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In key election year, prisoners with felonies seek right to vote in Massachusetts

Sarah Betancourt
In key election year, prisoners with felonies seek right  to vote in Massachusetts
Nicole Porter at the Sentencing Project speaks during a virtual briefing Monday, Jan. 29, 2024, about the group’s push to restore voting rights to people incarcerated for felonies in Massachusetts. SCREENGRAB BY GBH NEWS

Concerned that thousands of Massachusetts prisoners with felony convictions are banned from voting in elections, state lawmakers, prisoners and their advocates on Monday pushed for legislation that would restore their voting rights.

“People in the carceral setting often lack representation and are easily forgotten,” said Joshua “Hamza” Berrios, a prisoner at the Massachusetts Correctional Institution in Norfolk in a recorded message at a remote briefing Monday.

“I think it’s very, very important,” said Eddie Mac, another prisoner housed at the Norfolk state prison, who is part of the prison’s African American Coalition Committee.

The group held the event to promote several pieces of legislation meant to restore voting rights. There, they released a briefing from the Sentencing Project, a Washington, D.C.-based nonprofit that laid out the importance of such legislation, especially considering the widening racial disparities in the state’s criminal justice system. Less than 7% of the state’s population is Black, compared to 31% of the prison population, data shows.

That legislation would overturn a constitutional amendment approved in 2000 in a ballot initiative that was approved by more than 60% of Massachusetts voters that barred people incarcerated for felonies from voting. To change the law, lawmakers would have to call a “constitutional convention” requiring at least 50% support from lawmakers and then would have to go to a public vote. It also would require other state law changes.

State Sen. Liz Miranda, a Democrat from Roxbury, says she filed legislation as “a matter of racial justice.”

“The disenfranchisement of these citizens, our people, perpetuates the racial injustices already present in the entire system,” Miranda said. “It’s effectively diluting the political voice of entire communities.”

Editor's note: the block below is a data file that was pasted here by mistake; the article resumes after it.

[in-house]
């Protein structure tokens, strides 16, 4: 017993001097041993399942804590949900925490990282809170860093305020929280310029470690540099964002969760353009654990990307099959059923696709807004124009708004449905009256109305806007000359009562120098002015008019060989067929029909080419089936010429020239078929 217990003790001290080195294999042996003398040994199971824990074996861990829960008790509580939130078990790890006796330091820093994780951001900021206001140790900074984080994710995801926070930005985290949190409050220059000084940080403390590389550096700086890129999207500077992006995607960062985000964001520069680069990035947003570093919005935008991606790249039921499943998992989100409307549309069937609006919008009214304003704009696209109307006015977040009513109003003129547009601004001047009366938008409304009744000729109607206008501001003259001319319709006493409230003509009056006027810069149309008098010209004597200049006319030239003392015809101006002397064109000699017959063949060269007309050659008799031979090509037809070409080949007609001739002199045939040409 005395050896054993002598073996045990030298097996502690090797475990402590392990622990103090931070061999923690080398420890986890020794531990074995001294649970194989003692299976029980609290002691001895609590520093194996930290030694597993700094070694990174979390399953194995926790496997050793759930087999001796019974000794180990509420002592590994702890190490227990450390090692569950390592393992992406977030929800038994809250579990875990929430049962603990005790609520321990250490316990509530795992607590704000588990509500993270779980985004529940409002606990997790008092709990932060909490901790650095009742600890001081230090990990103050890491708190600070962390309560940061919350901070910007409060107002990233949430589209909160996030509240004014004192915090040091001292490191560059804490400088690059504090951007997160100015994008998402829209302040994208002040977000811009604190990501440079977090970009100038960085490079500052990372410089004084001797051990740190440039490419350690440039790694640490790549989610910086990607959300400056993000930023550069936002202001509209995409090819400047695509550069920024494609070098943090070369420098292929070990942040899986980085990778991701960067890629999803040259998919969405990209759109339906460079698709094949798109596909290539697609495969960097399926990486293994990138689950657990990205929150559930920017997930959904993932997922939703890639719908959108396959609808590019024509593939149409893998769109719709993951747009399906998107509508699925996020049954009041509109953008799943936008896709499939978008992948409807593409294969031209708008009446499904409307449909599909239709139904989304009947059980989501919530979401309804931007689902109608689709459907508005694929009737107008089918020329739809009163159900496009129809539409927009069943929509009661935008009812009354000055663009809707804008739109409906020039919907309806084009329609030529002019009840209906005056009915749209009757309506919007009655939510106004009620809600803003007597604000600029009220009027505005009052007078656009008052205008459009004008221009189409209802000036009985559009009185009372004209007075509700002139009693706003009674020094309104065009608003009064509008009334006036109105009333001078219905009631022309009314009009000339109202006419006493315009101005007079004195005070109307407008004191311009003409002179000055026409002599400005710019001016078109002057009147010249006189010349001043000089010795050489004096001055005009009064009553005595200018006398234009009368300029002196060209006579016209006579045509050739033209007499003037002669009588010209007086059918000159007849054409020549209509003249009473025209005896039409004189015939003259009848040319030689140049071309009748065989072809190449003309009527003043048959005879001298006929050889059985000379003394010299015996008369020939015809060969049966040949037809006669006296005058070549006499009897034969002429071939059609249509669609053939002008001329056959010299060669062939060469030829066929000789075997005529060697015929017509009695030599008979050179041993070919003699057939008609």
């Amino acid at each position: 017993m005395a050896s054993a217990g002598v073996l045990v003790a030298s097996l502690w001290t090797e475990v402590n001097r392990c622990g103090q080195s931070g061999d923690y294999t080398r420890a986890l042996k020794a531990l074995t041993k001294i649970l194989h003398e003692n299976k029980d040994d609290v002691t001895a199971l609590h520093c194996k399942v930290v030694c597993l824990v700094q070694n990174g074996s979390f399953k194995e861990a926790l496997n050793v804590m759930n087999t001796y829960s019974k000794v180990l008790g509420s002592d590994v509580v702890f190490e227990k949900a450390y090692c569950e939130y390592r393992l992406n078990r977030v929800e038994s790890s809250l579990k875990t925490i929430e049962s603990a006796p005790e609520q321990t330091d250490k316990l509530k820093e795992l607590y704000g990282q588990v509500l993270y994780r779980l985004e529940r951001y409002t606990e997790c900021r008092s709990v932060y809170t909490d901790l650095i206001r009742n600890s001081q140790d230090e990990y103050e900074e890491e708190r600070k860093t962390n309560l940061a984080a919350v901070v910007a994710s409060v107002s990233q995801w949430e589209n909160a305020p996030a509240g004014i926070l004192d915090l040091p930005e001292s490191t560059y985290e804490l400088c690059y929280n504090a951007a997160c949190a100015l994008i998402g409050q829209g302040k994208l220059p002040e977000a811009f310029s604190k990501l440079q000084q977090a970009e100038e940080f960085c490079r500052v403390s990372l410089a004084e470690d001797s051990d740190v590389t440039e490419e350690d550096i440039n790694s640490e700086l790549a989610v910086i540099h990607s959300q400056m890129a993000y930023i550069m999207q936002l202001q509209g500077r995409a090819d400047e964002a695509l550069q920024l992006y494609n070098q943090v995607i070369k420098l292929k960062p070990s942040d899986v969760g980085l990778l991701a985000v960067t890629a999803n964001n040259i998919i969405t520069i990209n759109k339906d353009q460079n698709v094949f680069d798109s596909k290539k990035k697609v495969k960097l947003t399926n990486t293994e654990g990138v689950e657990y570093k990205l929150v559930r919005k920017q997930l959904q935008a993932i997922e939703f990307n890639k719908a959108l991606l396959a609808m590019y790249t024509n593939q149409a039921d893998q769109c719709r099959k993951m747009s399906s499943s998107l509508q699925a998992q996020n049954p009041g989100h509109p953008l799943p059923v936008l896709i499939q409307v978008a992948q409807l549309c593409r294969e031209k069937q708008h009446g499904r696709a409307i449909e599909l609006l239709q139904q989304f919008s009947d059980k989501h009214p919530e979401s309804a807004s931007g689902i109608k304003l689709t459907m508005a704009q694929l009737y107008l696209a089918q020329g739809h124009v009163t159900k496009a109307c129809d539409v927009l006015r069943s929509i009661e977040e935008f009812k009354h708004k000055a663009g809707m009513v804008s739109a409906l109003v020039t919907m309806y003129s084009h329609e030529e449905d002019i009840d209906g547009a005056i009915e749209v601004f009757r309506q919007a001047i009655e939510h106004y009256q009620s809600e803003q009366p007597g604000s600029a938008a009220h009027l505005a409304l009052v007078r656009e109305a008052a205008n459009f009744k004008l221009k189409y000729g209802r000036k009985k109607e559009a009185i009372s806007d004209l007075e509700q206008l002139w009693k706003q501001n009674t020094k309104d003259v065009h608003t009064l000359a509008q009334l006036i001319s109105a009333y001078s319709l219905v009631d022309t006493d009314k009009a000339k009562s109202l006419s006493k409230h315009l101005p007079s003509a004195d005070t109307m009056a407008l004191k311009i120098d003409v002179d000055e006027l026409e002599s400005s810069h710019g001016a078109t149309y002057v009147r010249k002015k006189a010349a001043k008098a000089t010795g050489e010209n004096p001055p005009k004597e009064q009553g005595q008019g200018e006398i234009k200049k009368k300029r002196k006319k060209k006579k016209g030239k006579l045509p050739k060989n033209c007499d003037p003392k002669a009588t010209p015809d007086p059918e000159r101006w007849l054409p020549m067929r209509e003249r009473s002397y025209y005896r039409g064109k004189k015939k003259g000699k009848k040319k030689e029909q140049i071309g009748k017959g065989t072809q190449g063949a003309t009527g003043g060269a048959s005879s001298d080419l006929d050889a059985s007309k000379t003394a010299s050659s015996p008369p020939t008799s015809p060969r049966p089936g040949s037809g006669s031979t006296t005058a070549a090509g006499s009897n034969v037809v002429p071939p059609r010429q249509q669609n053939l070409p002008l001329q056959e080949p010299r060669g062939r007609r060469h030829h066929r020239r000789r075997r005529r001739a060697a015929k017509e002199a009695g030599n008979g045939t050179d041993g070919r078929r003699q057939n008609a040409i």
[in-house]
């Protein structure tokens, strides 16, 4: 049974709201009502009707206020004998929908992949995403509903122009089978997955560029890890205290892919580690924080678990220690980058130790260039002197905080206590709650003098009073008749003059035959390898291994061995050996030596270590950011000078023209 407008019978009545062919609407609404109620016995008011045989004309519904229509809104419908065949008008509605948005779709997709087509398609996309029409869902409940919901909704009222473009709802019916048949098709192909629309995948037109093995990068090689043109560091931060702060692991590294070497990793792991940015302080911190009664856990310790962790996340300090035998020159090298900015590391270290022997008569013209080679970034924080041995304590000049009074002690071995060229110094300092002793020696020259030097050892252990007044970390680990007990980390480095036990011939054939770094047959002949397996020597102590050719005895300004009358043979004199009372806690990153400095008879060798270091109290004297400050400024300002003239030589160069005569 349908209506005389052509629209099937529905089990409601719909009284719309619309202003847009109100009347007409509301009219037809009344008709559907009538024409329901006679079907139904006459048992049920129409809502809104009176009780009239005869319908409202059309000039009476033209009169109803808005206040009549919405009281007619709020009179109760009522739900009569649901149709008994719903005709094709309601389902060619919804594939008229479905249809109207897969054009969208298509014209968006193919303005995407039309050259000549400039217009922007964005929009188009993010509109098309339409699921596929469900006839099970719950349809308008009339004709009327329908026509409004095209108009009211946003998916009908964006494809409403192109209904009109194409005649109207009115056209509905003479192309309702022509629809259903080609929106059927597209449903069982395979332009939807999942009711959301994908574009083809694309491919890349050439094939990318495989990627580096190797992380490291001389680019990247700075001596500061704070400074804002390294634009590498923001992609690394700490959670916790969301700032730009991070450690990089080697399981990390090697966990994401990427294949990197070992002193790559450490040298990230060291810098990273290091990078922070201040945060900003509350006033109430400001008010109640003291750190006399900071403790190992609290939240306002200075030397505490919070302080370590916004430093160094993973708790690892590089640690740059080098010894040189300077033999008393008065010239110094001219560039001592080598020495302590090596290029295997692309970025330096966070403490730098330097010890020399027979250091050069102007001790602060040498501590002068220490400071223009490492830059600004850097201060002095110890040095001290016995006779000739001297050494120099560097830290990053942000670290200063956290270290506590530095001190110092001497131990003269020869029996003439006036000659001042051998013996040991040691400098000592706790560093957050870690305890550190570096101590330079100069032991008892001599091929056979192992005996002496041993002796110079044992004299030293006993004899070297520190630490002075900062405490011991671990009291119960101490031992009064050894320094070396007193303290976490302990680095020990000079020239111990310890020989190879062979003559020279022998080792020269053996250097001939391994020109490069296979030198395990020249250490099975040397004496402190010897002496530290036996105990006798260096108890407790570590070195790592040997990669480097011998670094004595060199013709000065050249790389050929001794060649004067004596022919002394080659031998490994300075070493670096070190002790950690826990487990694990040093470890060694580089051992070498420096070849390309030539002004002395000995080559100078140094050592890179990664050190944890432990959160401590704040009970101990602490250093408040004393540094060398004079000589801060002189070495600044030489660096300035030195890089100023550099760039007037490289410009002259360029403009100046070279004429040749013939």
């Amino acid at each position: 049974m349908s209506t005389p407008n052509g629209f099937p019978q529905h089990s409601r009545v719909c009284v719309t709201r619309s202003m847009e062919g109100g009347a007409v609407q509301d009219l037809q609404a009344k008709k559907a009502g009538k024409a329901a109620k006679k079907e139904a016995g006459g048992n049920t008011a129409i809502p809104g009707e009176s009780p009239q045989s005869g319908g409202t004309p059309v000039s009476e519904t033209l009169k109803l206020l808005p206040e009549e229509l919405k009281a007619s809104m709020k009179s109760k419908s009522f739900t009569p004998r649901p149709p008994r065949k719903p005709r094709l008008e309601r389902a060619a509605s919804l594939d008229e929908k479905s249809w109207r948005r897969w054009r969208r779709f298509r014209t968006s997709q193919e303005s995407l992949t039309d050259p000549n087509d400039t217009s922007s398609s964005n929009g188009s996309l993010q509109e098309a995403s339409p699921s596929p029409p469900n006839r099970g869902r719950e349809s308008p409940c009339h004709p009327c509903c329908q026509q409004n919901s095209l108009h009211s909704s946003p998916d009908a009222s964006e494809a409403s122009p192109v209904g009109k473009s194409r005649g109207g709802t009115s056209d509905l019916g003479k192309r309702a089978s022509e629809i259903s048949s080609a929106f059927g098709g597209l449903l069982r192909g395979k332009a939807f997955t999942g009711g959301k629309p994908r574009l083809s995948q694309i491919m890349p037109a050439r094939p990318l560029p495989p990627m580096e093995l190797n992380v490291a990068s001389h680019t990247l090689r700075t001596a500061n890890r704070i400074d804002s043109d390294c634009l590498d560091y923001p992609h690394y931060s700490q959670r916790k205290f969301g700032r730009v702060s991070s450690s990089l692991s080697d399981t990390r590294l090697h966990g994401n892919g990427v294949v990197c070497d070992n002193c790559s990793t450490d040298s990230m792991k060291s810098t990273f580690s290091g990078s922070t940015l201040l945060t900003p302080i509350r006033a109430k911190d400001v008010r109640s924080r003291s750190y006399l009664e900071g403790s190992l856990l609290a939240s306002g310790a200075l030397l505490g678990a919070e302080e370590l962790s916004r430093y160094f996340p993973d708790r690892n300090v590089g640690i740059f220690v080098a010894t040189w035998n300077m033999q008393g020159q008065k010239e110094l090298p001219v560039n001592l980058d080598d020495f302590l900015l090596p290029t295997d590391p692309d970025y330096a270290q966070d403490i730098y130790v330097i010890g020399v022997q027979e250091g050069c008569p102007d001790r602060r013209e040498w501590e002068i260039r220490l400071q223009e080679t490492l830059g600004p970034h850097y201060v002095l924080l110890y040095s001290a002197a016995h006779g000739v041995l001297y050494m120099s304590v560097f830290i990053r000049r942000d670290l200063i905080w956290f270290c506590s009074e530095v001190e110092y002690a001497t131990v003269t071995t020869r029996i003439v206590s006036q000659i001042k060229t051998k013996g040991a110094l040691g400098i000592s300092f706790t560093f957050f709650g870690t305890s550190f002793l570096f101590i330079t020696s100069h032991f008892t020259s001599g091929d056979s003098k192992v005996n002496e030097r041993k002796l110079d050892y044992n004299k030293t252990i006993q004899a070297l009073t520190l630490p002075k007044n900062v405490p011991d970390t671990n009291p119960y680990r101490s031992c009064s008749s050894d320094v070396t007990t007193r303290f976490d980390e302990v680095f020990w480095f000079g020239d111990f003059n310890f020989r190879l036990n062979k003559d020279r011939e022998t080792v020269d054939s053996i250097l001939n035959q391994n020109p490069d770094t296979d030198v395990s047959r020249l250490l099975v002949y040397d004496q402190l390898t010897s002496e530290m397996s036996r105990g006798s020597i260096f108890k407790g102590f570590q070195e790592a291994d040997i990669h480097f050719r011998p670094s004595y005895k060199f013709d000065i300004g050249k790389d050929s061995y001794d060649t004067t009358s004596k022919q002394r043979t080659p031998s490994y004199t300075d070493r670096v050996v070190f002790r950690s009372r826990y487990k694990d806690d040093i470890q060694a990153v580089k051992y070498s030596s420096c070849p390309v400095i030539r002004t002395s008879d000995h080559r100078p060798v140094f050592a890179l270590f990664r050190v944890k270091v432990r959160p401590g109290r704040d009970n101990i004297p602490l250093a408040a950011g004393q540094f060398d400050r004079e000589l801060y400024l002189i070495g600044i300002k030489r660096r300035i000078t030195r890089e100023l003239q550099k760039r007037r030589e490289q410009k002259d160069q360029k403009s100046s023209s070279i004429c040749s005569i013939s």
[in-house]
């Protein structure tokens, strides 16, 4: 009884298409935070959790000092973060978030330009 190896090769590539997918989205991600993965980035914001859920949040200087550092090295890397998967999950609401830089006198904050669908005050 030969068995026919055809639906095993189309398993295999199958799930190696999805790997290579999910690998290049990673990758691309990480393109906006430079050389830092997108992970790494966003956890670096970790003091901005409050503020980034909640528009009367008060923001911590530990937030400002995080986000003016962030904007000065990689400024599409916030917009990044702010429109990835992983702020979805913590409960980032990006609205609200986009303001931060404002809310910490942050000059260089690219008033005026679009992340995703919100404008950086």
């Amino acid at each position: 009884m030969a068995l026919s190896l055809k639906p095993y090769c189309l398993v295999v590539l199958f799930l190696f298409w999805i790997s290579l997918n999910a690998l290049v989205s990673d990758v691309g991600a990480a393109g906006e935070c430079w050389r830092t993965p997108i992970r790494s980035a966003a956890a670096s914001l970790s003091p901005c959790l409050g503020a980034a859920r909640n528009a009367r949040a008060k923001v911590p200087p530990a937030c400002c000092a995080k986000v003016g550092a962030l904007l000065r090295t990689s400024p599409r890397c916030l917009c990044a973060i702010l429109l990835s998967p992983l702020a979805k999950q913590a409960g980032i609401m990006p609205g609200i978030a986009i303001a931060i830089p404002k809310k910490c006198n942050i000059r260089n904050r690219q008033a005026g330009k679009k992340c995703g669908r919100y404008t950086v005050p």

Massachusetts is one of 23 states where prisoners with felony convictions lose their voting rights when incarcerated but have it restored upon release, according to the National Conference of State Legislatures. Currently some 5,600 people are serving criminal sentences in state prisons in Massachusetts, according to the Department of Correction. The vast majority of those, if not all, would be for felonies, the state said. Hundreds more people incarcerated in the state’s county jails also are restricted from voting.

Nicole Porter of the Sentencing Project said that, nationwide, some 56% of voters believe all people should have the right to vote, even those completing their sentences behind bars.

Since 1997, the District of Columbia and 26 states have expanded voting rights for over two million people living with felony convictions, the Sentencing Project’s brief said. Vermont and Maine are the only two states in the nation without any restrictions to people convicted of felonies, according to the organization.

Miranda said it’s all about “political will.”

“Not everyone cares to give incarcerated individuals the right to vote again, because it would mean that if you represent the town of Norfolk or Shirley, that there are people who you count on your census in your facilities that then can vote for you and not vote for you,” she said. She said that people are probably “afraid of that.”

Sarah Betancourt is a bilingual reporter for GBH News.

felony convictions, Sen. Liz Miranda, voting rights